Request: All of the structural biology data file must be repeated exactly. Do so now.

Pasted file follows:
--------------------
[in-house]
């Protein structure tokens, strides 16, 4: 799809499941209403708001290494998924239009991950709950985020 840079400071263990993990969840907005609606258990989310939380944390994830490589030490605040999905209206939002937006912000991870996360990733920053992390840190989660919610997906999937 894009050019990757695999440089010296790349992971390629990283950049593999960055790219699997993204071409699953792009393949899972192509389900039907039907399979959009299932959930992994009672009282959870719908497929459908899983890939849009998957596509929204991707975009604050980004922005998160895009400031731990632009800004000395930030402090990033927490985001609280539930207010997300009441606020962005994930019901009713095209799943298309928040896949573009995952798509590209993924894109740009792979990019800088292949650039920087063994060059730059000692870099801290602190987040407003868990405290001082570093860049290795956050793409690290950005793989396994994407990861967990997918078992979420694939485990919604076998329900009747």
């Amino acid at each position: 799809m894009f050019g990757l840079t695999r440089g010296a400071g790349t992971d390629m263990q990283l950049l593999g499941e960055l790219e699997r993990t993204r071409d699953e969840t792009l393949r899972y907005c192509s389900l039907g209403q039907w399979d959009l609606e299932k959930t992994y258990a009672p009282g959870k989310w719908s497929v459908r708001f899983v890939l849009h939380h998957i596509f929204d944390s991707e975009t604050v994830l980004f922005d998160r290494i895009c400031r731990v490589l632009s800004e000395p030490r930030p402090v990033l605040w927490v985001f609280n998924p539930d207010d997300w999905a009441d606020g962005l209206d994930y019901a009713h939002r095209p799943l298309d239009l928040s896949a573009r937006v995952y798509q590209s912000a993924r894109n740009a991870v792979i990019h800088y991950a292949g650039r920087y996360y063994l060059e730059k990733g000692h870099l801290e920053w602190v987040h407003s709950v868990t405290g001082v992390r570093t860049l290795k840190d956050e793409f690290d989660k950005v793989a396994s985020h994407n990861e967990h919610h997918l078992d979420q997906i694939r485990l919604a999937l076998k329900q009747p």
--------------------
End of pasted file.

[in-house]
């Protein structure tokens, strides 16, 4: 799809499941209403708001290494998924239009991950709950985020 840079400071263990993990969840907005609606258990989310939380944390994830490589030490605040999905209206939002937006912000991870996360990733920053992390840190989660919610997906999937 894009050019990757695999440089010296790349992971390629990283950049593999960055790219699997993204071409699953792009393949899972192509389900039907039907399979959009299932959930992994009672009282959870719908497929459908899983890939849009998957596509929204991707975009604050980004922005998160895009400031731990632009800004000395930030402090990033927490985001609280539930207010997300009441606020962005994930019901009713095209799943298309928040896949573009995952798509590209993924894109740009792979990019800088292949650039920087063994060059730059000692870099801290602190987040407003868990405290001082570093860049290795956050793409690290950005793989396994994407990861967990997918078992979420694939485990919604076998329900009747």
């Amino acid at each position: 799809m894009f050019g990757l840079t695999r440089g010296a400071g790349t992971d390629m263990q990283l950049l593999g499941e960055l790219e699997r993990t993204r071409d699953e969840t792009l393949r899972y907005c192509s389900l039907g209403q039907w399979d959009l609606e299932k959930t992994y258990a009672p009282g959870k989310w719908s497929v459908r708001f899983v890939l849009h939380h998957i596509f929204d944390s991707e975009t604050v994830l980004f922005d998160r290494i895009c400031r731990v490589l632009s800004e000395p030490r930030p402090v990033l605040w927490v985001f609280n998924p539930d207010d997300w999905a009441d606020g962005l209206d994930y019901a009713h939002r095209p799943l298309d239009l928040s896949a573009r937006v995952y798509q590209s912000a993924r894109n740009a991870v792979i990019h800088y991950a292949g650039r920087y996360y063994l060059e730059k990733g000692h870099l801290e920053w602190v987040h407003s709950v868990t405290g001082v992390r570093t860049l290795k840190d956050e793409f690290d989660k950005v793989a396994s985020h994407n990861e967990h919610h997918l078992d979420q997906i694939r485990l919604a999937l076998k329900q009747p």